Friday, February 27, 2009

This is not a story about wors.

Though it sort of starts out that way. Hungry for lunch and nothing on our schedule, Bordeaux and I hopped on a train to Claremont, following a tip from the Rough Guide that advised that women often set up grills to sell boerewors around the station. Of course when we got there, there were no ladies, no grills, and no boerewors for sale. Thankfully, we found Maheera's.

Maheera's is the kind of shop that sprouts up near railway stations, selling cold cream soda, tubes of chapstick, and airtime vouchers. And in Cape Town, they're one of the best places to sample local fast food, which is an offbeat mix of British, Afrikaner, and Malay flavors. We ordered two wors rolls with chips, a small dessert to share, and took them back to the train station, where we ate them on the steps. The roll was not accompanied with chips, as I had assumed, but filled with them-- even better. And the whole thing was doused with a tasty soaking of vinegar, and a drizzle of salt.

But the unexpected star of the meal, the focus of this entry, was the dessert. A golden ball of fried dough called a koesister. The Malay cousin of the Afrikaaner koeksister, it's smaller, rounder, less syrupy, and infinitely more flavorful. The glazed exterior is flaked with coconut, and gives way to a doughy interior studded with spices, sharp with cinnamon and clove. Had we not already eaten the wors and chips, we easily could have returned inside to buy a few more-- as it is, the koesister provides more than ample reason to make a return trip to Claremont.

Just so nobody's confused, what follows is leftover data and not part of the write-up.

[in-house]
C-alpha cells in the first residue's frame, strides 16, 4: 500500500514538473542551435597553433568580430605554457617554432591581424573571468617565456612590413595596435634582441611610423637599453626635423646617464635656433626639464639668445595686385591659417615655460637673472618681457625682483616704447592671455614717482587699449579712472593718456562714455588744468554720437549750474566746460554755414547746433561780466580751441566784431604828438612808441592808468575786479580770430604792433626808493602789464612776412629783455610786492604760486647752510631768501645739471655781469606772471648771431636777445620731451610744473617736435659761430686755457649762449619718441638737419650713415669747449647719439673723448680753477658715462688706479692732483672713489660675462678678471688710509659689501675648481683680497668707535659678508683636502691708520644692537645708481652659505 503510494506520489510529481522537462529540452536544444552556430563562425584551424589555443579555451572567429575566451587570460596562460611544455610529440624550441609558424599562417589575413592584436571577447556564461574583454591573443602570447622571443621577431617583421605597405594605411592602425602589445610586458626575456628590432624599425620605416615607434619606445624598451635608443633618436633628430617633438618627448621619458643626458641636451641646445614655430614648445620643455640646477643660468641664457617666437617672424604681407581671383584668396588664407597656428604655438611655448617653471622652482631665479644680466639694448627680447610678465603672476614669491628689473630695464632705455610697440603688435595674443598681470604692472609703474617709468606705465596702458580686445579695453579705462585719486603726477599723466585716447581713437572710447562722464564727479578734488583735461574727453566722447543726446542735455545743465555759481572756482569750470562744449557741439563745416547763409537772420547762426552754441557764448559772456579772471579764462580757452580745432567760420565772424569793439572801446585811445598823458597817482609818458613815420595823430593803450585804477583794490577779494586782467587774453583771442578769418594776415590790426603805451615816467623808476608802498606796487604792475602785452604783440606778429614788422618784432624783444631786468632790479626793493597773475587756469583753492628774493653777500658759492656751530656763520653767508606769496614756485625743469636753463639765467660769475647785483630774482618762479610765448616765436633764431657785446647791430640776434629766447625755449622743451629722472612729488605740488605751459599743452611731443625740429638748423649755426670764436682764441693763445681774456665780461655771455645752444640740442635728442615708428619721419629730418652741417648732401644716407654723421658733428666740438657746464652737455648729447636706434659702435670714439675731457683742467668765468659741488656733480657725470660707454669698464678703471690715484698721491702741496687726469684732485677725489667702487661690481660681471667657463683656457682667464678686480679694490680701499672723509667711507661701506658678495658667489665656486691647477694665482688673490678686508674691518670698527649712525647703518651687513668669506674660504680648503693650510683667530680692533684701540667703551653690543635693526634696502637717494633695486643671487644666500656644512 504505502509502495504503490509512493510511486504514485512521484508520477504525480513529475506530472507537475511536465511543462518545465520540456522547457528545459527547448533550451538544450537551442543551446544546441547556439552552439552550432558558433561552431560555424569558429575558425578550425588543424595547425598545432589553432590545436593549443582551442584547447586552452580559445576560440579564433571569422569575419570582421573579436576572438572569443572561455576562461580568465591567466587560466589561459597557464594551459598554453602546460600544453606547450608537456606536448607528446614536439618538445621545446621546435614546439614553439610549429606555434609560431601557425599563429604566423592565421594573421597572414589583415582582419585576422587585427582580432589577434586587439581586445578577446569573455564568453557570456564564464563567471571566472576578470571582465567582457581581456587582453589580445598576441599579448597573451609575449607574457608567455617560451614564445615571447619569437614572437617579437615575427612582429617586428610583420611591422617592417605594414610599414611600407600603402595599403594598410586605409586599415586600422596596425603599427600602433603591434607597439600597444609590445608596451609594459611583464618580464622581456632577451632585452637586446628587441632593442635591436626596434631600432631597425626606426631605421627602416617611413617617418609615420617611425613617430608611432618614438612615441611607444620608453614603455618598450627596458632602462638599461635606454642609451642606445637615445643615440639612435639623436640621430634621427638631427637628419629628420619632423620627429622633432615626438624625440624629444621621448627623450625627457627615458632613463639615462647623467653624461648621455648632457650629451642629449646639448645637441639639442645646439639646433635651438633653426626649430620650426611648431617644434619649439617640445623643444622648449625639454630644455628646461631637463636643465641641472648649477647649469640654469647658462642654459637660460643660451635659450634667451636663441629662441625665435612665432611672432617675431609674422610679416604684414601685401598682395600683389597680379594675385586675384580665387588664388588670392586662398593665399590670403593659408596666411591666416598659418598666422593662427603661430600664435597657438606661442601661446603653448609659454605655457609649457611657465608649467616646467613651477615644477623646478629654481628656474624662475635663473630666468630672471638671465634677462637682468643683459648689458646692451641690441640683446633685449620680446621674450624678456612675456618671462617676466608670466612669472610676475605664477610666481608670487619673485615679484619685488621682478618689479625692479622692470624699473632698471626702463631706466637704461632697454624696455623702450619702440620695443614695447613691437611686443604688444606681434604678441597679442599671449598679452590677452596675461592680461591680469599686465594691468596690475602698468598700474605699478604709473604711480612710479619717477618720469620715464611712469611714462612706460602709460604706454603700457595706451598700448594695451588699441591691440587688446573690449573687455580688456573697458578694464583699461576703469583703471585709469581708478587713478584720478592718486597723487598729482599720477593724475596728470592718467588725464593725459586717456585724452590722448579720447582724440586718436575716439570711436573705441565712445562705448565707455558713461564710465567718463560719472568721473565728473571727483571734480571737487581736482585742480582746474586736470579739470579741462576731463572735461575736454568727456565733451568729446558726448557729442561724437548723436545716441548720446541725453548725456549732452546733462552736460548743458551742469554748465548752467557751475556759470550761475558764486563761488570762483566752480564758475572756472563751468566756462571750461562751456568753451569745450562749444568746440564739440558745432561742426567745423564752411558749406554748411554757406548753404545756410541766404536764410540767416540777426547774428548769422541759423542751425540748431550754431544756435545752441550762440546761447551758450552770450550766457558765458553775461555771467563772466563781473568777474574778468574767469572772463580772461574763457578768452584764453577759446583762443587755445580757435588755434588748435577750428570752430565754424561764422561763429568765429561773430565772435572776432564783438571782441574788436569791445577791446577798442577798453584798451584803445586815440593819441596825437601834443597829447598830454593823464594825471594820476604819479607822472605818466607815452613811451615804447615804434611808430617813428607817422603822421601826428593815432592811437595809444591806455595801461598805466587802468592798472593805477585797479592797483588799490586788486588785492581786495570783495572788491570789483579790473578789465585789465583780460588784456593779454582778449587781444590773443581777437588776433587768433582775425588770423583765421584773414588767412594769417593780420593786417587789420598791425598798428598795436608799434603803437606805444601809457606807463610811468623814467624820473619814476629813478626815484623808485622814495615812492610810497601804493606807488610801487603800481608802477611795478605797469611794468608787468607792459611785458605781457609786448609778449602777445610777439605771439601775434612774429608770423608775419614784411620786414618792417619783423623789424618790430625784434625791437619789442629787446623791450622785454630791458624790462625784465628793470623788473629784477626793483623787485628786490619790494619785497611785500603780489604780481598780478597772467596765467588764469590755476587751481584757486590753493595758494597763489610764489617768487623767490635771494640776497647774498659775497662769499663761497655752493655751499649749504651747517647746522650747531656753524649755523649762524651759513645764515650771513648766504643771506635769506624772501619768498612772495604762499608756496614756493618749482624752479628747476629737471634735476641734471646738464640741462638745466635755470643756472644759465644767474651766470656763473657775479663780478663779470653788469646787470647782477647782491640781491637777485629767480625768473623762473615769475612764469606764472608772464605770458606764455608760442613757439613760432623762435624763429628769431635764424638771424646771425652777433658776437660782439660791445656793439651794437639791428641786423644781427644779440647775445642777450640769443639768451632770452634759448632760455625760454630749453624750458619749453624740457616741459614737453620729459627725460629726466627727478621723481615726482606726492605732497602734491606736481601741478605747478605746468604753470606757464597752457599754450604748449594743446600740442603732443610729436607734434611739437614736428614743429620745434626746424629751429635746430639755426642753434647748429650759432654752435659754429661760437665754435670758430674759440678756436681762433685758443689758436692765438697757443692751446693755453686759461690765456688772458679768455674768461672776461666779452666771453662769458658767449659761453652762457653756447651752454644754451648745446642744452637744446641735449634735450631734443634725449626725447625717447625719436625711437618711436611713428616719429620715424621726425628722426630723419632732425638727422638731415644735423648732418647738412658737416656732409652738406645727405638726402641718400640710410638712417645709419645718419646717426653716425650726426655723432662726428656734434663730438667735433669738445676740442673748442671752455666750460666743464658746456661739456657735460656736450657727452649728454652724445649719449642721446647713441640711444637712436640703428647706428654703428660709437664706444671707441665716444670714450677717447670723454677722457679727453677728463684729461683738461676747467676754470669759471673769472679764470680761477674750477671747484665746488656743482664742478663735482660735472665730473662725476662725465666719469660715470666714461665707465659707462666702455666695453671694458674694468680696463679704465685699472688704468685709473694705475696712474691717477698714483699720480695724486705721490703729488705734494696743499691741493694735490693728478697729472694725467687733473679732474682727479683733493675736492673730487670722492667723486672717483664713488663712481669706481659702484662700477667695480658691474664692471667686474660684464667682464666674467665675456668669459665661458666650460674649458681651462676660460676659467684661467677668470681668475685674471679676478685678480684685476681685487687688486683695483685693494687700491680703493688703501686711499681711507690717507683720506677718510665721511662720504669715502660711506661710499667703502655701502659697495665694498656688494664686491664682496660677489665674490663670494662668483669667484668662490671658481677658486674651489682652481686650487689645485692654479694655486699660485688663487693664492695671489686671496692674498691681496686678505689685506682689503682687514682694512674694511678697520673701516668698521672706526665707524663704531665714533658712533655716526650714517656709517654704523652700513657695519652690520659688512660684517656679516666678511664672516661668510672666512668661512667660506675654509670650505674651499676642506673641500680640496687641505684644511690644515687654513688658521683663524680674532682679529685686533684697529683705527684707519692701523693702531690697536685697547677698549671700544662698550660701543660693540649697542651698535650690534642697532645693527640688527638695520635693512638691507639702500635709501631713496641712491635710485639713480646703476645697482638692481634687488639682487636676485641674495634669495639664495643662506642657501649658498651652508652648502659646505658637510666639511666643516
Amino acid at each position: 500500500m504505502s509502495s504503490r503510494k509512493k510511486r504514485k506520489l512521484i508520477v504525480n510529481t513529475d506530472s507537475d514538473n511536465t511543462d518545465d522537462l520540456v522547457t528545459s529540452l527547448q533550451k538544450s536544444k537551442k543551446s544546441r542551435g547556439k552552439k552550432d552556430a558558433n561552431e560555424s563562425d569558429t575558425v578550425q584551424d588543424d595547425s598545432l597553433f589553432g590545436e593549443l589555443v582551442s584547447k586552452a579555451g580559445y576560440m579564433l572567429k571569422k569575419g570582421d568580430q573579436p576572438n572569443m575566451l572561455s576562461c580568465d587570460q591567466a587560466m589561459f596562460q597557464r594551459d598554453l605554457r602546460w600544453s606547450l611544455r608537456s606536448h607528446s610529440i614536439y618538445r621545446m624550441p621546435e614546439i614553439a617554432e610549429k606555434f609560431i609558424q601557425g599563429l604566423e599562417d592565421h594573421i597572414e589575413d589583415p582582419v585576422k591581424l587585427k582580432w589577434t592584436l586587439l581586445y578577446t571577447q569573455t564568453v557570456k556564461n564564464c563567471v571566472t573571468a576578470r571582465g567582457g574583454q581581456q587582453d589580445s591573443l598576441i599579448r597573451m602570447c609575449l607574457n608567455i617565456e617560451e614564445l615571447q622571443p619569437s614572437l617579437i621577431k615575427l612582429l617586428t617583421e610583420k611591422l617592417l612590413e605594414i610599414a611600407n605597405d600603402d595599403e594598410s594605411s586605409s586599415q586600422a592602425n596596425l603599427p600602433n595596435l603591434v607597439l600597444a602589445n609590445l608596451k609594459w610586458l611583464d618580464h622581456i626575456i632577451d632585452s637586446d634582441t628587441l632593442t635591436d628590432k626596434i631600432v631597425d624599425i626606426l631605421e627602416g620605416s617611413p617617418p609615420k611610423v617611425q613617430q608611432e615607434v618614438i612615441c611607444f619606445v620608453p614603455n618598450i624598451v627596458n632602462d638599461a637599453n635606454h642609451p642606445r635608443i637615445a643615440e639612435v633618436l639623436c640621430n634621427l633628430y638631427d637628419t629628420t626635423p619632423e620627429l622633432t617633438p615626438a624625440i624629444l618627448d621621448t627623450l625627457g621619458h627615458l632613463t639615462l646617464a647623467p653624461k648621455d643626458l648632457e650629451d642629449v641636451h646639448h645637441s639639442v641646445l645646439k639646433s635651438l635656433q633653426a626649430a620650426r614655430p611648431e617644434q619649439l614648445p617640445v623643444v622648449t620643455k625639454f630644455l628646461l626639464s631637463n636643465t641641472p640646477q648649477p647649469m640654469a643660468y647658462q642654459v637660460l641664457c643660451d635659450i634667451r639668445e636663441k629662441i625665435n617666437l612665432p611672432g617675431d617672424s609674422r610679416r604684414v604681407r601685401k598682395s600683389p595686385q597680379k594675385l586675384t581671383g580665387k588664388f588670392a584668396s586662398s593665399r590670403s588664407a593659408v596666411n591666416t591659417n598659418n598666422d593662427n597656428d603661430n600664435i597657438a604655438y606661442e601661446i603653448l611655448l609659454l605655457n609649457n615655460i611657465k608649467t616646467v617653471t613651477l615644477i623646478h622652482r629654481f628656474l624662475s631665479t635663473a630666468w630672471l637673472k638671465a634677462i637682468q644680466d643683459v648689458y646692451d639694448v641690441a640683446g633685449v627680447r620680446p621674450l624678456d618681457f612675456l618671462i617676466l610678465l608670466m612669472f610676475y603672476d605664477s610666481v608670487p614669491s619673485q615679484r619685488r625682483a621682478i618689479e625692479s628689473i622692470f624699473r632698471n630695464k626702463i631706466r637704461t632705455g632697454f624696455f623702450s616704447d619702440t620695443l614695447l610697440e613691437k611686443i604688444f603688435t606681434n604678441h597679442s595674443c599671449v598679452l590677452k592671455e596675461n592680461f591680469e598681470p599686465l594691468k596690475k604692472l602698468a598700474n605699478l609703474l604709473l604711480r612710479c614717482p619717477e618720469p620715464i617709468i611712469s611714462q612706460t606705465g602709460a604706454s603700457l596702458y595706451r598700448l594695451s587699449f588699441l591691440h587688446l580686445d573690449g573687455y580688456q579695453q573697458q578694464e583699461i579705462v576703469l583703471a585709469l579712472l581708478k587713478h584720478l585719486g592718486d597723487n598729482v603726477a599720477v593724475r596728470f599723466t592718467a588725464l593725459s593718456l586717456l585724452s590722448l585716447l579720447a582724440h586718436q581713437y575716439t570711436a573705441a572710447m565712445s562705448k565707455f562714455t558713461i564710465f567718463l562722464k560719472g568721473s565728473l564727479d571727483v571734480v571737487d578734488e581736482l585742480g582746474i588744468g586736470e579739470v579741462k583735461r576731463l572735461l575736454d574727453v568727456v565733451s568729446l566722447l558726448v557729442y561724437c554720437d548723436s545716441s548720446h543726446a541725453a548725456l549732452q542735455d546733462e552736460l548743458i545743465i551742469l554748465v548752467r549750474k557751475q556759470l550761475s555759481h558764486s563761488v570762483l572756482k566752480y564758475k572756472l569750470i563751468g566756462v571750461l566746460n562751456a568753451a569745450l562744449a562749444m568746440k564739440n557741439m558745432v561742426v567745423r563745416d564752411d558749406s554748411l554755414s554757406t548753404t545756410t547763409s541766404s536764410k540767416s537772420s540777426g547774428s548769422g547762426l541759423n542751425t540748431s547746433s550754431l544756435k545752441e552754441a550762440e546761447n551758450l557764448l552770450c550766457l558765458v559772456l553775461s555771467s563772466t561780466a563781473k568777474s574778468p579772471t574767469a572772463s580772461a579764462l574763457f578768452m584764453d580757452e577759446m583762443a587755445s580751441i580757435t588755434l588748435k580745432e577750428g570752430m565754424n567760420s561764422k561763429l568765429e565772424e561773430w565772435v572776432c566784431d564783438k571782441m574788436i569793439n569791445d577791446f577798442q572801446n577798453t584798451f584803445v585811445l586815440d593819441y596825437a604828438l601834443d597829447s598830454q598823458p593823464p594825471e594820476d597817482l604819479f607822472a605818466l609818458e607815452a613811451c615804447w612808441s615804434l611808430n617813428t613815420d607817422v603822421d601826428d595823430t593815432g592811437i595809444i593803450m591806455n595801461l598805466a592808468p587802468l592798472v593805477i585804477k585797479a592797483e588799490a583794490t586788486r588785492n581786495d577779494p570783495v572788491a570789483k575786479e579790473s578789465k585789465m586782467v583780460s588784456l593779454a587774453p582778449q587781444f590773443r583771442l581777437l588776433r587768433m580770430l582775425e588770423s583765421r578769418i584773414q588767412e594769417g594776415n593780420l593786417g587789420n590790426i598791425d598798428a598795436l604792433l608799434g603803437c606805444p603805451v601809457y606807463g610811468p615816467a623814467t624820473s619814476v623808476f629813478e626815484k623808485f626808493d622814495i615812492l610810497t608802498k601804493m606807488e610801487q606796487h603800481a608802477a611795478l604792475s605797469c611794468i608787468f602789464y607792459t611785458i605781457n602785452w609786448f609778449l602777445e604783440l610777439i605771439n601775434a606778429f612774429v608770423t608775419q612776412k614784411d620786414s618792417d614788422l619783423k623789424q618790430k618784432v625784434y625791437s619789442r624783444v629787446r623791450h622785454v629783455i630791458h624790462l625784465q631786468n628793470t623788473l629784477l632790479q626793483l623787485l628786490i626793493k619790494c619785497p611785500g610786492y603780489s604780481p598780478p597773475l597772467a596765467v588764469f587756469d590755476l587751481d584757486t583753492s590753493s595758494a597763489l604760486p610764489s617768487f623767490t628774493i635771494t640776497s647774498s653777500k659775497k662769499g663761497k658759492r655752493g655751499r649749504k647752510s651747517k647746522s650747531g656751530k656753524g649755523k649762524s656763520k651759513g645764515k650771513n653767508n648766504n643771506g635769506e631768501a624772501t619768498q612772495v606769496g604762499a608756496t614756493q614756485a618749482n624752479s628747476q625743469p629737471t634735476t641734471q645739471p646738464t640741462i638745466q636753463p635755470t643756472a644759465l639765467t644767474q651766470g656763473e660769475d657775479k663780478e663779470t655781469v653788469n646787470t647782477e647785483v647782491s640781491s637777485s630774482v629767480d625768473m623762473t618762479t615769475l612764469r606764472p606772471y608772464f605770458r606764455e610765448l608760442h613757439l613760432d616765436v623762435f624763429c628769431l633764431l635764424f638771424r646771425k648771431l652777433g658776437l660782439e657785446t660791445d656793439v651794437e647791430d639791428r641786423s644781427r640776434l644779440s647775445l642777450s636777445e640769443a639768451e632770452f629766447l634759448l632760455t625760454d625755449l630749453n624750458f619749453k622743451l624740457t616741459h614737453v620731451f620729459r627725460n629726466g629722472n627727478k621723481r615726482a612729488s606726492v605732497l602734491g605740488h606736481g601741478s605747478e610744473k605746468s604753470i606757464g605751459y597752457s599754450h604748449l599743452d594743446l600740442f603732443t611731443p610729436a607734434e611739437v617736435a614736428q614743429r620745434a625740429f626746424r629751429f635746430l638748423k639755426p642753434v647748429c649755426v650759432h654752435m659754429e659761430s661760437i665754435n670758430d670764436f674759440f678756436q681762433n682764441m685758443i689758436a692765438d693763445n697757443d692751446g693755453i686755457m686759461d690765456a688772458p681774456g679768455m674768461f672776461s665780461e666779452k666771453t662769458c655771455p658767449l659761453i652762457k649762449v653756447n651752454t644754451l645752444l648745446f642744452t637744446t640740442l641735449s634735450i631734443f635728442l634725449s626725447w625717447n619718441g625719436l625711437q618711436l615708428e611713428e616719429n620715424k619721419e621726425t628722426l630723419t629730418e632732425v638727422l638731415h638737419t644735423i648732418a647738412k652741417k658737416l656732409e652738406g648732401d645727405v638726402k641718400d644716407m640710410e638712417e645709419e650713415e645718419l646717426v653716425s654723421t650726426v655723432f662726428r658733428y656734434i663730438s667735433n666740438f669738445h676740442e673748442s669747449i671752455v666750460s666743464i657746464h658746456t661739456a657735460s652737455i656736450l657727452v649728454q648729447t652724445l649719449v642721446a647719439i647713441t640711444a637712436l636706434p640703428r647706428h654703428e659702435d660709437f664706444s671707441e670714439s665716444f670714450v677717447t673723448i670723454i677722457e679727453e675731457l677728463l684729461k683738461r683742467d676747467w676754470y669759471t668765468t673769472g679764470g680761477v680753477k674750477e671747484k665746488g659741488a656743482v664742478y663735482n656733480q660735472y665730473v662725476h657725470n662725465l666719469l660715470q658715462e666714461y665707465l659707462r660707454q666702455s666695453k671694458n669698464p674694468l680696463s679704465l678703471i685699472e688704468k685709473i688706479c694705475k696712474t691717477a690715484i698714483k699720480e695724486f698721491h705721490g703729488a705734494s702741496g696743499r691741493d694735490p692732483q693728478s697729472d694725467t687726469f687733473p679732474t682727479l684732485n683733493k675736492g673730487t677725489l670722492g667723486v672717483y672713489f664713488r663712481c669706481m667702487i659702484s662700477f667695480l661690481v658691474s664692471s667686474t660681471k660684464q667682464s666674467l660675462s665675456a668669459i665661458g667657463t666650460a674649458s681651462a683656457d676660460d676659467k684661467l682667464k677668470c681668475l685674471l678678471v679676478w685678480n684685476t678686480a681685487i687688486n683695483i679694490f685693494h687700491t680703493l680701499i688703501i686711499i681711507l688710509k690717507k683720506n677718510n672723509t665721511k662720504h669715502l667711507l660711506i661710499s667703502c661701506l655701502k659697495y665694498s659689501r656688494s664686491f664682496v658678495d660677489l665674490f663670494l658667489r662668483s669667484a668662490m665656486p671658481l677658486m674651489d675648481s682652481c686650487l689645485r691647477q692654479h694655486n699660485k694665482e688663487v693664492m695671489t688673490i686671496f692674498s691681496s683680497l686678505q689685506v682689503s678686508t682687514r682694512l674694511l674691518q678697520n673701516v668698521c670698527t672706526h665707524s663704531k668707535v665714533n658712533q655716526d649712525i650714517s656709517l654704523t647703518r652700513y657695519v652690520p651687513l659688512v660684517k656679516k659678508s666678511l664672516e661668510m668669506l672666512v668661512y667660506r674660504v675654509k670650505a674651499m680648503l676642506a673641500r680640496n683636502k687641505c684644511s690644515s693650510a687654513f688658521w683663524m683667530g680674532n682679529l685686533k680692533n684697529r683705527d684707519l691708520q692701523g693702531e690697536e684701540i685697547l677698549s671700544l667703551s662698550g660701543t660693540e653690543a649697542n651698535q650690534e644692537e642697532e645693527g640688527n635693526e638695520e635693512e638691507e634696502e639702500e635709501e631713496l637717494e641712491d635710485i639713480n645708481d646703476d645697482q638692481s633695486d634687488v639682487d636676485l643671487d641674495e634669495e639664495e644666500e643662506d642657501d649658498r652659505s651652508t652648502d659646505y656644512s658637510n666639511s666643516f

4 comments:

Robyn said...

Intriguing, that donut-y thing! I can't quite reconcile it with anything Malay, though there are of course deep-fried donut hole-type things ... The spices are reminiscent of the Indian 'donuts' sold here, and also of Chinese steamed bread.
Looking forward to more posts referencing the Malay connection there in SA.
And - hope you've been successful on the househunting front!

Xander said...

Hey Robyn-- I should probably write more about the Cape Malay culture, as the name is a little confusing. I don't know how familiar you are with the culture, so forgive me if I'm telling you something you already know-- in Cape Town, the name Malay is applied to a group of people whose ancestors were from all over the Indian Ocean-- from Indonesia, Malaysia, Madagascar, Southern India. They were moved there by the British during the period of colonization, and brought with them the religion of Islam, and some incredible culinary traditions-- which they fused and melded on African soil. So though they're called 'Malay', they really represent a much more diverse blending of cultures and cuisines. -X

Robyn said...

Thanks for the illumination ... and I'll look forward to more explorations in this vein!

Kim Wildman said...

Oh my gosh koesisters give me such a headache - the sugar overload is just too much. Go the bore wurst and windhoeks (yes, I know it's from Namibia)!